London: TikTok on Tuesday rolled out updated rules and standards for content and users as it faces increasing pressure from Western authorities over concerns that material on the popular Chinese-owned video-sharing app could be used to push false information.
The company released a reorganised set of community guidelines that include eight principles to guide content moderation decisions.
“These principles are based on our commitment to uphold human rights and aligned with international legal frameworks,” said Julie de Bailliencourt, TikTok’s global head of product policy.
She said TikTok strives to be fair, protect human dignity and balance freedom of expression with preventing harm.
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The Chinese-owned app has come under fire in the US, Europe and Asia-Pacific, where a growing number of governments have banned TikTok from devices used for official business over worries it poses risks to cybersecurity and data privacy or could be used to push pro-Beijing narratives and misinformation.
So far, there is no evidence to suggest this has happened or that TikTok has turned over user data to the Chinese government, as some of its critics have argued it would do.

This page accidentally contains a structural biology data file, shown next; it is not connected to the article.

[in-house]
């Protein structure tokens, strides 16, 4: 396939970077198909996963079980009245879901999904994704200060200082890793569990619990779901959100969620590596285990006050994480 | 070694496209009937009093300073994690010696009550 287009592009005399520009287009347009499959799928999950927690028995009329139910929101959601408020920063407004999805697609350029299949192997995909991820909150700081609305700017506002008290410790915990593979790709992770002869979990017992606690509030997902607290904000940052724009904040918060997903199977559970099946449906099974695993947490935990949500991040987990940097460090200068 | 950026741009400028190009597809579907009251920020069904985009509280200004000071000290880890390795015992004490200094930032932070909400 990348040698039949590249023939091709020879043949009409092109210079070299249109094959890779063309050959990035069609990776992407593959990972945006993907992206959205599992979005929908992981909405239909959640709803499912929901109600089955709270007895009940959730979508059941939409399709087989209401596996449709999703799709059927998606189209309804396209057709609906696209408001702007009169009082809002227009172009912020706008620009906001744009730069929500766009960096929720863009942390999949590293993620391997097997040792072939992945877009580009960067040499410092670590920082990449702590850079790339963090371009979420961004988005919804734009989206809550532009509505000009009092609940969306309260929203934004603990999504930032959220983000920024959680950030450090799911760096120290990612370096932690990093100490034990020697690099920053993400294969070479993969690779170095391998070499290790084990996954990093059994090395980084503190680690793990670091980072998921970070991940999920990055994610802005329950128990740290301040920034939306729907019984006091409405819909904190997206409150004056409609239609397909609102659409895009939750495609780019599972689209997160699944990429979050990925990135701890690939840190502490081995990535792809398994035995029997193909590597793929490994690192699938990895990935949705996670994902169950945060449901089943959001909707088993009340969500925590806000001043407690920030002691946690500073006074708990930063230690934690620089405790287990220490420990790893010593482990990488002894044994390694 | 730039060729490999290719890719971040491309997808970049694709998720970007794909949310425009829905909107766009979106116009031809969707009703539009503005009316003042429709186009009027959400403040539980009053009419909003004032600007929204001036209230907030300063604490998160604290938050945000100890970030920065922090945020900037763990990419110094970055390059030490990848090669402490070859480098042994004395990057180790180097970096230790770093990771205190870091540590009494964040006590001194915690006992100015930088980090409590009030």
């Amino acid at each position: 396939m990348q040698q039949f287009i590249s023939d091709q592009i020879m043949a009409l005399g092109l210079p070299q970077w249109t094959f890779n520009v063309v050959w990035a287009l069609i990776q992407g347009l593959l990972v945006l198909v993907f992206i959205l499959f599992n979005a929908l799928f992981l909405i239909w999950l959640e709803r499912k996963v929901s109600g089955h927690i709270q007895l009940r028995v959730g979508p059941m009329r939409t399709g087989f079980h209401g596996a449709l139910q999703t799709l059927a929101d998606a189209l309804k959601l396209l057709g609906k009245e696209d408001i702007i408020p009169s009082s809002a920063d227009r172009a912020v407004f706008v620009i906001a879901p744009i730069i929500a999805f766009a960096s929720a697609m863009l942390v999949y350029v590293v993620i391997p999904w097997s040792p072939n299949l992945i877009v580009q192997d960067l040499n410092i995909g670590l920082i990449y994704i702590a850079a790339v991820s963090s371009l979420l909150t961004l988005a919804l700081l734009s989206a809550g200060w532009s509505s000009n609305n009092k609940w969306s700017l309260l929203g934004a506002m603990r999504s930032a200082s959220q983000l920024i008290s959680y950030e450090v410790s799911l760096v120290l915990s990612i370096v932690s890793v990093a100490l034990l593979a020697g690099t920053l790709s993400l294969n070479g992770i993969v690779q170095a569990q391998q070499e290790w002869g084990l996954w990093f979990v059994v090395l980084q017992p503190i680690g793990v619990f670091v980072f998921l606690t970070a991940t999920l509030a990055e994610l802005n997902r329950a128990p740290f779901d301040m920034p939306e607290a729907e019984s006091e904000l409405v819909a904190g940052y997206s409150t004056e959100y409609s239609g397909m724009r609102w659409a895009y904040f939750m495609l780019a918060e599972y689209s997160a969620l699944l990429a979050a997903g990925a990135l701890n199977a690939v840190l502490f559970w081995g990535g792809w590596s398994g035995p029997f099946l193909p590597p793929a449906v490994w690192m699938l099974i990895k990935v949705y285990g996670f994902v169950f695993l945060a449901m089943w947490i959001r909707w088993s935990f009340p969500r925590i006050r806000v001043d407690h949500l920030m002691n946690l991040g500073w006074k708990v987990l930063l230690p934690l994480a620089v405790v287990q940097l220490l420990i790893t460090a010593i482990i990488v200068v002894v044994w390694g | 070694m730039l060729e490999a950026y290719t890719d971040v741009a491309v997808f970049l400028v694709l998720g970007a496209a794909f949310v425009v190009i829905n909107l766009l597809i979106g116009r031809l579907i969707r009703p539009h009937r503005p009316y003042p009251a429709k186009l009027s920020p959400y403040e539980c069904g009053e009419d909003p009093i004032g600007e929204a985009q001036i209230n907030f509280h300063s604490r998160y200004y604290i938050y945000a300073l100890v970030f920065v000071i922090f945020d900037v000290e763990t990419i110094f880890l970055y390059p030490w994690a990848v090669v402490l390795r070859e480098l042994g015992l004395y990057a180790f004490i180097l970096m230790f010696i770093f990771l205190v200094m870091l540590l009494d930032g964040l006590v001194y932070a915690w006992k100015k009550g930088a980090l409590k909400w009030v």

CEO Shou Zi Chew is scheduled to appear Thursday before the US Congress, where he will be grilled about the company’s privacy and data-security practices and relationship with the Chinese government.
The guidelines, which take effect April 21, were repackaged from TikTok’s existing rules with extra details and explanations.
Among the more significant changes are additional details about its restrictions on deepfakes, also known as synthetic media created by artificial intelligence technology. TikTok more clearly spells out its policy, saying all deepfakes or manipulated content that show realistic scenes must be labelled to indicate they’re fake or altered in some way.
TikTok had previously banned deepfakes that mislead viewers about real-world events and cause harm. Its updated guidelines say deepfakes of private figures and young people are also not allowed.
Deepfakes of public figures are OK in certain contexts, such as for artistic or educational content, but not for political or commercial endorsements.